36. 36.
    Molnar AA, Kovacs A, Lakatos BK, Polos M, Merkely B (2018) Sinus of Valsalva aneurysm protruding intramurally into right ventricle: does size really matter? Eur Heart J Cardiovasc Imaging 19(2):234.  https://doi.org/10.1093/ehjci/jex227 CrossRefGoogle Scholar
  37. 37.
    Nagy VK, Szeplaki G, Apor A, Kutyifa V, Kovacs A, Kosztin A, Becker D, Boros AM, Geller L, Merkely B (2015) Role of right ventricular global longitudinal strain in predicting early and long-term mortality in cardiac resynchronization therapy patients. PLoS One 10(12):e0143907.  https://doi.org/10.1371/journal.pone.0143907 CrossRefGoogle Scholar
  38. 38.
    Tanaka H, Hara H, Adelstein EC, Schwartzman D, Saba S, Gorcsan J 3rd (2010) Comparative mechanical activation mapping of RV pacing to LBBB by 2D and 3D speckle tracking and association with response to resynchronization therapy. JACC Cardiovasc Imaging 3(5):461–471.  https://doi.org/10.1016/j.jcmg.2009.12.014 CrossRefGoogle Scholar
  39. 39.
    Kosztin A, Vamos M, Aradi D, Schwertner WR, Kovacs A, Nagy KV, Zima E, Geller L, Duray GZ, Kutyifa V, Merkely B (2018) De novo implantation vs. upgrade cardiac resynchronization therapy: a systematic review and meta-analysis. Heart Fail Rev 23(1):15–26.  https://doi.org/10.1007/s10741-017-9652-1 CrossRefGoogle Scholar
  40. 40.
    Carluccio E, Biagioli P, Alunni G, Murrone A, Zuchi C, Coiro S, Riccini C, Mengoni A, D'Antonio A, Ambrosio G (2018) Prognostic value of right ventricular dysfunction in heart failure with reduced ejection fraction: superiority of longitudinal strain over tricuspid annular plane systolic excursion. Circ Cardiovasc Imaging 11(1):e006894.  https://doi.org/10.1161/CIRCIMAGING.117.006894 CrossRefGoogle Scholar
  41. 41.
    Nagata Y, Wu VC, Kado Y, Otani K, Lin FC, Otsuji Y, Negishi K, Takeuchi M (2017) Prognostic value of right ventricular ejection fraction assessed by transthoracic 3D echocardiography. Circ Cardiovasc Imaging 10(2).  https://doi.org/10.1161/CIRCIMAGING.116.005384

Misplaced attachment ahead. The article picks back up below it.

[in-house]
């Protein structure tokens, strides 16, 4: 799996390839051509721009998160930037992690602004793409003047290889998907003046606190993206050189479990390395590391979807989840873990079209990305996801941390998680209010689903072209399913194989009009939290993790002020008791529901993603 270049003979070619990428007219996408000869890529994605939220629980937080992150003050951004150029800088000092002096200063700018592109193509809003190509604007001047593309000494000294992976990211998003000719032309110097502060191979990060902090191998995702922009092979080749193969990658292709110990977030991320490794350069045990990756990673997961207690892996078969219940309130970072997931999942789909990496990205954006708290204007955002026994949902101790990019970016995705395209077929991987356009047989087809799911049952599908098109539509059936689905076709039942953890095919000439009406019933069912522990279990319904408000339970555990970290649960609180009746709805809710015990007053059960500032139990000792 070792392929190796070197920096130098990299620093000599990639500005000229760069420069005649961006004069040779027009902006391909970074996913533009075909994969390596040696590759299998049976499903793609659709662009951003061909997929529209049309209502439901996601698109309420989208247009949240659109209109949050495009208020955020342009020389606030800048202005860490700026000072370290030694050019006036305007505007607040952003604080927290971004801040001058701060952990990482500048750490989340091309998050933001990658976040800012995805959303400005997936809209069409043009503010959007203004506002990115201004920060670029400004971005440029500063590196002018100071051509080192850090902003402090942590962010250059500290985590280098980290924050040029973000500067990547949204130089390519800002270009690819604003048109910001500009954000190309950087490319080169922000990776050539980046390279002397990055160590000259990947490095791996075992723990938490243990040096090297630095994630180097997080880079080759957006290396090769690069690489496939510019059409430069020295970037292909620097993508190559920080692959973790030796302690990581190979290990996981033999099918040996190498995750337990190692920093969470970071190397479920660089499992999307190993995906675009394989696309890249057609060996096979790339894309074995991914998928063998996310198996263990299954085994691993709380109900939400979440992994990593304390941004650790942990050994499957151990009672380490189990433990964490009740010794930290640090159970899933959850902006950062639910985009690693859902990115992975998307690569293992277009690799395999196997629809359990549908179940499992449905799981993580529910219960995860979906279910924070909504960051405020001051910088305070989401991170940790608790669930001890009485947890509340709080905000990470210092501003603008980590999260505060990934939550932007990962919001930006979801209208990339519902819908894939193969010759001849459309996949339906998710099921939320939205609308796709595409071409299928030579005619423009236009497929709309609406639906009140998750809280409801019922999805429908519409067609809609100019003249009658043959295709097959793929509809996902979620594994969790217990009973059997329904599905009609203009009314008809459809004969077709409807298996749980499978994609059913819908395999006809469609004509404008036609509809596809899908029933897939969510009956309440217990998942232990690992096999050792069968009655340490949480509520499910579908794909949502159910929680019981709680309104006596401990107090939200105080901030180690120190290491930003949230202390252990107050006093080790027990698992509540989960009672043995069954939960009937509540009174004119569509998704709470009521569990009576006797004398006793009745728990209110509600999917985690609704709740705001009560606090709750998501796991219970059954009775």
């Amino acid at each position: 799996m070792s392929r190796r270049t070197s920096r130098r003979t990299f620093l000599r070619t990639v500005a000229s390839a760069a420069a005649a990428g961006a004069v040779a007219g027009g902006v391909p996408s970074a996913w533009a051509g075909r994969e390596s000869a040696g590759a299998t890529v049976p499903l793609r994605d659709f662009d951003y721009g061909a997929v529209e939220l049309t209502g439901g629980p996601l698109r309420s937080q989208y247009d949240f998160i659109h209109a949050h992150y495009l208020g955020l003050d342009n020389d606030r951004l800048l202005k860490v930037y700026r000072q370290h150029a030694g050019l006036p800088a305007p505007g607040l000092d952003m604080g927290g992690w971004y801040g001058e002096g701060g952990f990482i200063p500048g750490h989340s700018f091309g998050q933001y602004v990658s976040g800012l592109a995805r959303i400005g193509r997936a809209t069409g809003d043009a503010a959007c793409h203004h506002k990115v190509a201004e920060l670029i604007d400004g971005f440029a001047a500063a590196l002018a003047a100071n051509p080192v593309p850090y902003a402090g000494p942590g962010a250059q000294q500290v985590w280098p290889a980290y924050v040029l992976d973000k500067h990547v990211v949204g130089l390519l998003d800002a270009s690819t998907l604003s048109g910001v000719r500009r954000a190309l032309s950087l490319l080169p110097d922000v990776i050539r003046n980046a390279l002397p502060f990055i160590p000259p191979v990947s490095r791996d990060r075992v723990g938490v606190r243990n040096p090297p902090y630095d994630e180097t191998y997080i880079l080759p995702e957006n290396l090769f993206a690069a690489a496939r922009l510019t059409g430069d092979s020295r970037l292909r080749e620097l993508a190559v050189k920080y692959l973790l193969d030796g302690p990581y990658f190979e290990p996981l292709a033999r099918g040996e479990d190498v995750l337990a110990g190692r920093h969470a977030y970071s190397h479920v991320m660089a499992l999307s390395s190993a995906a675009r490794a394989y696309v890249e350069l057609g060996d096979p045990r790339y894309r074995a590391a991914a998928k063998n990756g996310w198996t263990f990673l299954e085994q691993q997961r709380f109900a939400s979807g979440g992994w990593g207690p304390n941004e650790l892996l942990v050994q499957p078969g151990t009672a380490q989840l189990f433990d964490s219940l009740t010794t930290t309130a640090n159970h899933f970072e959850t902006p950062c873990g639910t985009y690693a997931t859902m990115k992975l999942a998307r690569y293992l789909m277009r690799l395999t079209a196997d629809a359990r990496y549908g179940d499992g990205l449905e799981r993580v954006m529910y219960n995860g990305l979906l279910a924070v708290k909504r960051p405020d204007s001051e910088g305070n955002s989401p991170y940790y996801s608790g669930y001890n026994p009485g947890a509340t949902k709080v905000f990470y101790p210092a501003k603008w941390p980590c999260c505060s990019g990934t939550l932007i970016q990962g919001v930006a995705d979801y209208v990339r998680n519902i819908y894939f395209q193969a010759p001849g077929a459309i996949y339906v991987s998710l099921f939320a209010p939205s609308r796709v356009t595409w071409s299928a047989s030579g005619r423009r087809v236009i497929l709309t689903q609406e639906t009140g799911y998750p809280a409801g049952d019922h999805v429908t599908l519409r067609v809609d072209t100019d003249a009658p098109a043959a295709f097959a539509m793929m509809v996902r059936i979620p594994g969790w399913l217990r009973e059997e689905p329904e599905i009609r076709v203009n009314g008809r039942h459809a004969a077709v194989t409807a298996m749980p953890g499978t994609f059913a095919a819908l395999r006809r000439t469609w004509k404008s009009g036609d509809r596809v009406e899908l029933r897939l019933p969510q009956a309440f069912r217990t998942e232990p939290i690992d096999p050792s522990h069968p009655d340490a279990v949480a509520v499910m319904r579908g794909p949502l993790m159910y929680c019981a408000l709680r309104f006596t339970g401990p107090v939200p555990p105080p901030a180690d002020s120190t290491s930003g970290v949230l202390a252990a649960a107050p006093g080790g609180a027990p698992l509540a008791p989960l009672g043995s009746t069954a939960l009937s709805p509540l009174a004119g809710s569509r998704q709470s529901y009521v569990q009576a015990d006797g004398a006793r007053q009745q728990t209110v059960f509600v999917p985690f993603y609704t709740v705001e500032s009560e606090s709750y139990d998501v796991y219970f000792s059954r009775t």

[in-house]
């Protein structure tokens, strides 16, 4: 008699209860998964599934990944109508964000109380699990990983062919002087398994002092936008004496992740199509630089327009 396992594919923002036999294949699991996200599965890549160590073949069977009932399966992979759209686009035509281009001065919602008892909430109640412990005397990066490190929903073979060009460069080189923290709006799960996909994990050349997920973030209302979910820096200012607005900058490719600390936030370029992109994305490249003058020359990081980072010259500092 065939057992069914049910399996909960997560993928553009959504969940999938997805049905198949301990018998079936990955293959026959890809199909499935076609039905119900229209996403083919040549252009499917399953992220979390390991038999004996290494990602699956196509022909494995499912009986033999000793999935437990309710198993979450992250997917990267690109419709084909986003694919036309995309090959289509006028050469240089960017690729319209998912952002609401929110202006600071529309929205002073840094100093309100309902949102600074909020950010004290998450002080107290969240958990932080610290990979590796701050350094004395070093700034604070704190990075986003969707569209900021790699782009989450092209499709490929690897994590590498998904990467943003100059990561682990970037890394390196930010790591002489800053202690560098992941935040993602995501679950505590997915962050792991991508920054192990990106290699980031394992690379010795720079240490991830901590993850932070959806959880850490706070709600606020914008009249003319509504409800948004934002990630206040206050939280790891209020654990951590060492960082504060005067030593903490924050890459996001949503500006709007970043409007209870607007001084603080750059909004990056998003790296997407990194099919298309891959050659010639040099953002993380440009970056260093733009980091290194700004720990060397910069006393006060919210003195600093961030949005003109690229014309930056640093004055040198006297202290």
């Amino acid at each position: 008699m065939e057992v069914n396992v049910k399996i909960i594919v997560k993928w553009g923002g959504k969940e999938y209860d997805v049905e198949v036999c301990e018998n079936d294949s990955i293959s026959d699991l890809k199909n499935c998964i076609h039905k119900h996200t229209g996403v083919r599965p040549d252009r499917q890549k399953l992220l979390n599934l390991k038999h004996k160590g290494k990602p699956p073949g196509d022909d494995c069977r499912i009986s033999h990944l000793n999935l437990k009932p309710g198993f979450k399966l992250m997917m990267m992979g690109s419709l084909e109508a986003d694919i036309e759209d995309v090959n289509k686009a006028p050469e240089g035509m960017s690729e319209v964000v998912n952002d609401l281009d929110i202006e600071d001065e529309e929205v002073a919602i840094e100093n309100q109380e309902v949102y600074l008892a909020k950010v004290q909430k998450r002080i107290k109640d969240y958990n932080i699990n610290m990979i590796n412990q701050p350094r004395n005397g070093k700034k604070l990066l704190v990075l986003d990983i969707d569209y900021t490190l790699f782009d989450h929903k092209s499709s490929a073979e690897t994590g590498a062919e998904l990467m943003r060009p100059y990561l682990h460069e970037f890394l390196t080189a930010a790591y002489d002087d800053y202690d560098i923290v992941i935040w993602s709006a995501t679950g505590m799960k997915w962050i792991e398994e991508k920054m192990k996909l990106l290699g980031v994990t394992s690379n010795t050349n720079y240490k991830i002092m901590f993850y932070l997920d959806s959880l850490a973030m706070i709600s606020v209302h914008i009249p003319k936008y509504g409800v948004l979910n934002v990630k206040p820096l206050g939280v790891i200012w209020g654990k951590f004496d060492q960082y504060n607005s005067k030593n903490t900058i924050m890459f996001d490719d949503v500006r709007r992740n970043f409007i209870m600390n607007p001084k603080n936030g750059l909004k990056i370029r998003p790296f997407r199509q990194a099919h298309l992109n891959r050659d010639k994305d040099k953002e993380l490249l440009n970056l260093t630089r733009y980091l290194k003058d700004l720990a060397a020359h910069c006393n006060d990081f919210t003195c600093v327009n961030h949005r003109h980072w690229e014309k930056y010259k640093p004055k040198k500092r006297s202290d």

42. 42.
    Maffessanti F, Gripari P, Tamborini G, Muratori M, Fusini L, Alamanni F, Zanobini M, Fiorentini C, Caiani EG, Pepi M (2012) Evaluation of right ventricular systolic function after mitral valve repair: a two-dimensional Doppler, speckle-tracking, and three-dimensional echocardiographic study. J Am Soc Echocardiogr 25(7):701–708.  https://doi.org/10.1016/j.echo.2012.03.017 CrossRefGoogle Scholar
  43. 43.
    Keyl C, Schneider J, Beyersdorf F, Ruile P, Siepe M, Pioch K, Schneider R, Jander N (2016) Right ventricular function after aortic valve replacement: a pilot study comparing surgical and transcatheter procedures using 3D echocardiography. Eur J Cardio-Thorac Surg : Off J Eur Assoc Cardio-Thorac Surg 49(3):966–971.  https://doi.org/10.1093/ejcts/ezv227 CrossRefGoogle Scholar
  44. 44.
    Raina A, Vaidya A, Gertz ZM, Susan C, Forfia PR (2013) Marked changes in right ventricular contractile pattern after cardiothoracic surgery: implications for post-surgical assessment of right ventricular function. J Heart Lung Transplant 32(8):777–783.  https://doi.org/10.1016/j.healun.2013.05.004 CrossRefGoogle Scholar
  45. 45.
    Dalén M, Oliveira Da Silva C, Sartipy U, Winter R, Franco-Cereceda A, Barimani J, Bäck M, Svenarud P (2018) Comparison of right ventricular function after ministernotomy and full sternotomy aortic valve replacement: a randomized study. Interact Cardiovasc Thorac Surg 26(5):790–797.  https://doi.org/10.1093/icvts/ivx422 CrossRefGoogle Scholar
  46. 46.
    Zanobini M, Saccocci M, Tamborini G, Veglia F, Di Minno A, Poggio P, Pepi M, Alamanni F, Loardi C (2017) Postoperative echocardiographic reduction of right ventricular function: is pericardial opening modality the main culprit? Biomed Res Int 2017:4808757.  https://doi.org/10.1155/2017/4808757 CrossRefGoogle Scholar